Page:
Charting Guidelines

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   Necessity &
Charting Guidelines

  In most cases we are told the rules up
     front - or will be told if we ask

Like most games, the one who knows the
             rules the best


 Nationally Recognized
Industry Guidelines for determination
  of Medical Necessity used by payor
Payors will approve day/s for patient
 stay based on these guidelines.
Hospital and physicians have signed
 contract to use these guidelines
 InterQual Guidelines for
    Medical Necessity
Utilized for Medicare patient
Acute Care inpatient or Observation
– Severity of Illness (SI)
– Intensity of Service (IS)
Used for Adult and Pediatric Services
Offers Discharge Screens
Criteria are specific for
– Body Systems: Neuro, Cardiac, etc.
– Care Units: ICU, Intermediate, Medical,
  Monitored bed

 InterQual Guidelines for
    Medical Necessity
Criteria for Alternative Level Of
Care (ALOC)
– Long Term acute Care
– Rehab
– SNF: Skilled Nursing facility
– Hospice: Not limited to cancer
– Home Health
Reference copy in Library

Severity of Illness (SI)

What brought the patient to
the hospital?
Does the patient’s condition
require stay in ACUTE CARE
settings? WHY?
Has the patient FAILED
outpatient treatment?
Intensity of Service (IS)
What are we doing for the
patient that requires an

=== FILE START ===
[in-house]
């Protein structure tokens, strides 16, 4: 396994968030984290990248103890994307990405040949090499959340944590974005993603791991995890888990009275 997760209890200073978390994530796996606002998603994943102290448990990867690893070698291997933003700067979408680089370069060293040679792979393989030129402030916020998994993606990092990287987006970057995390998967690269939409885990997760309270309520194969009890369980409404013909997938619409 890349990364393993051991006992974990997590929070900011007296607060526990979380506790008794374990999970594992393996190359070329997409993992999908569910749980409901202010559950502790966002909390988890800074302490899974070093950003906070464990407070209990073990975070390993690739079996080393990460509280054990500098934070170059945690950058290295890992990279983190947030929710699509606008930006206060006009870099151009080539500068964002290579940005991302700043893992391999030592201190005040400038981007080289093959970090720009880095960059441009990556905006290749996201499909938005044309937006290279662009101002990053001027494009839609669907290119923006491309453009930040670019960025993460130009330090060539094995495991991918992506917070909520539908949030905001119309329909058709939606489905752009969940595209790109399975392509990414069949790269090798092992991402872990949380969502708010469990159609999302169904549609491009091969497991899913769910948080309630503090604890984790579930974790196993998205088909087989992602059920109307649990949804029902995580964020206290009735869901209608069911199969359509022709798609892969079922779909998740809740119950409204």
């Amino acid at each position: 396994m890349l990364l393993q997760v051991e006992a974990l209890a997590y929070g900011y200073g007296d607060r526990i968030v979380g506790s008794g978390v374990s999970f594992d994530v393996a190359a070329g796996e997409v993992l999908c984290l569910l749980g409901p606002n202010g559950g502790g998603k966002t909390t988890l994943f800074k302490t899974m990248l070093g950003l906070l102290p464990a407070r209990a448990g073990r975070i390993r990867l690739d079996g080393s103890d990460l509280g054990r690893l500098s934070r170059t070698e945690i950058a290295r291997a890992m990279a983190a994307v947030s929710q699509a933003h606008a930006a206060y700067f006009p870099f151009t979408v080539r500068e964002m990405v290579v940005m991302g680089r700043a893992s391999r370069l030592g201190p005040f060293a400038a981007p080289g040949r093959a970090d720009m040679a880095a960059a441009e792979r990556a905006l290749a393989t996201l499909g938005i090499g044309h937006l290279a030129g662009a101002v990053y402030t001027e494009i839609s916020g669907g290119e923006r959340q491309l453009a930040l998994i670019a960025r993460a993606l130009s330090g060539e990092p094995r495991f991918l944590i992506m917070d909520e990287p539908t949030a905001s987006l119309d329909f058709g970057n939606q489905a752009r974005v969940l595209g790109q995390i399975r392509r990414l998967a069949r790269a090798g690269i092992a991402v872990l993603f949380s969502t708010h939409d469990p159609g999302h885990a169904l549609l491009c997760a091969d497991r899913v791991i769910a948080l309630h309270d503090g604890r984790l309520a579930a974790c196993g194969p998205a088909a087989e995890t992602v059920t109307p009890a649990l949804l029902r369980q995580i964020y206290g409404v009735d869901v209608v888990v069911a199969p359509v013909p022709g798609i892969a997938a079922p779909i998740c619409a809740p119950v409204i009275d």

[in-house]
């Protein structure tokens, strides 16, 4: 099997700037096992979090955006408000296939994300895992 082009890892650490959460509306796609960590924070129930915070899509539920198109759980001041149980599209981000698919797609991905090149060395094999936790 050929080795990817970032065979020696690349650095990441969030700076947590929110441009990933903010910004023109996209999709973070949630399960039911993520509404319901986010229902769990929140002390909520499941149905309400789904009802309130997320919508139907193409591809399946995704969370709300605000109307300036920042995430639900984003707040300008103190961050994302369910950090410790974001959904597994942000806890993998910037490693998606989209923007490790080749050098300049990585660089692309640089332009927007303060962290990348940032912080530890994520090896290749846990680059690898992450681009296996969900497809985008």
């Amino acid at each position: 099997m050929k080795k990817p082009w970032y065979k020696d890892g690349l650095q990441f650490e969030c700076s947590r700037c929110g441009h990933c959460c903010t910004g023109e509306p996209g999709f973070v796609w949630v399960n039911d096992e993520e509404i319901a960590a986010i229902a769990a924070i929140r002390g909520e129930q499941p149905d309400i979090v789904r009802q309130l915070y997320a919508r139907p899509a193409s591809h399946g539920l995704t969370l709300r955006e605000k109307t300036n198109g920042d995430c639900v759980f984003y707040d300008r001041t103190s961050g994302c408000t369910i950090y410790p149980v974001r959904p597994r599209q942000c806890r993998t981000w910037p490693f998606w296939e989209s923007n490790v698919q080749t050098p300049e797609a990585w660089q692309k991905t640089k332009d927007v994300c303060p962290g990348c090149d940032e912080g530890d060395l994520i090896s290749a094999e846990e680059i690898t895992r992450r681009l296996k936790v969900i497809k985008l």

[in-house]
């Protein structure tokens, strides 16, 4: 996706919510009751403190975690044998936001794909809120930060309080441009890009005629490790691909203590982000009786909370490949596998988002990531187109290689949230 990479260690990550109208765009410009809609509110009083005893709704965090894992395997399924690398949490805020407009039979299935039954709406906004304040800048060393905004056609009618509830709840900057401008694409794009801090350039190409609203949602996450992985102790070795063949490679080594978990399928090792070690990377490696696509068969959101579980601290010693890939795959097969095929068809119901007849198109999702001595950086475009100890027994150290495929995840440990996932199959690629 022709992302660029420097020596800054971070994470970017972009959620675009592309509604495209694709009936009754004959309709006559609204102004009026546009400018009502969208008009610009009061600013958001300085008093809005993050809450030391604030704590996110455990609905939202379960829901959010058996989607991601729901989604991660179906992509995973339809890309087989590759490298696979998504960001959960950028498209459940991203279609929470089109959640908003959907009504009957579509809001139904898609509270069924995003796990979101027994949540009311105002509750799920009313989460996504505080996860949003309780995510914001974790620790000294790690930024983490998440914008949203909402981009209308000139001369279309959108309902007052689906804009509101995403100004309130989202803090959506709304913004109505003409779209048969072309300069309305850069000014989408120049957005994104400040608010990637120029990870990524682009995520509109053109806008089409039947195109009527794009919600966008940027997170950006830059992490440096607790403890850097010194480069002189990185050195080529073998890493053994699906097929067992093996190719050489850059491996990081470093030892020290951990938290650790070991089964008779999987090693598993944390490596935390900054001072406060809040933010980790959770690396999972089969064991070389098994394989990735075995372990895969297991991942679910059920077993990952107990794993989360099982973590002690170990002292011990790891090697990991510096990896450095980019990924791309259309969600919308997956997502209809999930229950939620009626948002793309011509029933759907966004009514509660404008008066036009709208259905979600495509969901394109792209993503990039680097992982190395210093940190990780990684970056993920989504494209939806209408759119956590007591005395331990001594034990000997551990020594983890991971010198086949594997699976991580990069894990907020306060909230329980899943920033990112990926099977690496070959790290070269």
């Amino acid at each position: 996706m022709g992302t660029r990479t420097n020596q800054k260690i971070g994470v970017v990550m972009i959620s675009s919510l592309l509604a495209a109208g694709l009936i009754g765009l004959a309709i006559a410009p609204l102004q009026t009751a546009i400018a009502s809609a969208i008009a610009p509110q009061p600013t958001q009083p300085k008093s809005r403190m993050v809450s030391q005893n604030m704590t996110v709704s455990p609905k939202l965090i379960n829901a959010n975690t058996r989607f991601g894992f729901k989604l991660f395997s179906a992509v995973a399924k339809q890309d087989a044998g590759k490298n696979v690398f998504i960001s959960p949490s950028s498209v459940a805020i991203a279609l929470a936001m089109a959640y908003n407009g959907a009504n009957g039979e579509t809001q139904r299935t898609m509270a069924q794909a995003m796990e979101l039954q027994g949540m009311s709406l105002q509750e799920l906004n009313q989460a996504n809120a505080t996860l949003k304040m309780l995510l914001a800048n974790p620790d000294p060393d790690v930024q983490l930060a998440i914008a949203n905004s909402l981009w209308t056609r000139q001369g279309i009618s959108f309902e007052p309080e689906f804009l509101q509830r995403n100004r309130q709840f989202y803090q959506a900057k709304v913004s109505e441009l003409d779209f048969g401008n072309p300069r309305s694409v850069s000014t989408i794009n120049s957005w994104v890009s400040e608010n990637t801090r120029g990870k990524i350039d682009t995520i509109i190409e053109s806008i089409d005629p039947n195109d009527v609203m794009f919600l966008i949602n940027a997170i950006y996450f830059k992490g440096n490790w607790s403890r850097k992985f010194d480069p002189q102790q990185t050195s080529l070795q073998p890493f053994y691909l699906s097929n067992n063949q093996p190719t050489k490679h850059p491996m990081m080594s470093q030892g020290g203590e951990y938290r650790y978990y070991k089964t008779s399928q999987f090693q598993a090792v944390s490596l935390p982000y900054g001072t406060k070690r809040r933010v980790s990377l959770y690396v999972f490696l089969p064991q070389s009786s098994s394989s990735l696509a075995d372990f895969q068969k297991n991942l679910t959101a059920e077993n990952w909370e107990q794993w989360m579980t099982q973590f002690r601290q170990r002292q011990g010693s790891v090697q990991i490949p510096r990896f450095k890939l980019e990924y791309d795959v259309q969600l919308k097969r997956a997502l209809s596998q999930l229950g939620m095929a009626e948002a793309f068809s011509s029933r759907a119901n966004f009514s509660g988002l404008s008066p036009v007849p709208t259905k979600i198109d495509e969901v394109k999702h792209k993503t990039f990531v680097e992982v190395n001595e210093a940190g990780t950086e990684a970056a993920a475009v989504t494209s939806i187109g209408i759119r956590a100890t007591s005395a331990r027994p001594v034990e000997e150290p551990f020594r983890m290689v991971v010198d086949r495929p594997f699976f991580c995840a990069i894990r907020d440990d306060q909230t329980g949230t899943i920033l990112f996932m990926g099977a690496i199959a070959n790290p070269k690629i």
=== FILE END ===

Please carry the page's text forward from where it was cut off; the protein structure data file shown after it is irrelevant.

ACUTE CARE setting?
Can treatment safely be
performed in an Alternate
Level Of Care (ALOC)?

Discharge Screens –Examples
    of Next Level of Care
Pain Controlled with PO Meds
Heart Rate 50-100
PO Fluids Tolerated
Temperature Resolving
Anemia Resolving
Wounds Healing

  InterQual® - Alternate
   Level Of Care (ALOC)
Long Term Acute care (Kindred)
Acute Rehabilitation (Siskin,
Subacute Rehabilitation (Siskin)
Skilled Nursing Facilities (SNF)
Intermediate Care Facilities (ICF) –
Nursing Home
Home Health Care (HHC)
  ALOC Determination
Determine, with the
assistance of the Case
Manager, the Level of Care
required based upon
– Stability of Patient
– Proposed Services
– Safety Issues
– Family Support

It is very important document and
communicate with other care givers
about what you are planning to do,
reasons for admission to acute care
as inpatient or as an observation,
treatment plan (plan of care), reasons
for continued stay and discharge plan.
Review examples shown in next few

Charting Medical Necessity
– Patient Status (Admit, Obs, Outpatient)
– Time and Date (both required)
– Legible Orders (reduce errors and
– Legible Signature
– Pager Number
– Severity of Illness (SI) - Condition, H&P
– Intensity of Service (IS) – Orders
Note – Intent to admit should be
  documented with appropriate medical
    Charting Guidelines
If a patient is to be placed in an
inpatient status write ”Admit to
If a patient is to be in observation
status write “Place (or hold) in
observation” avoid writing “Admit to
23 hour observation.” Follow up in
timely manner to determine the
patient’s progress and continued stay
need to admit or discharge the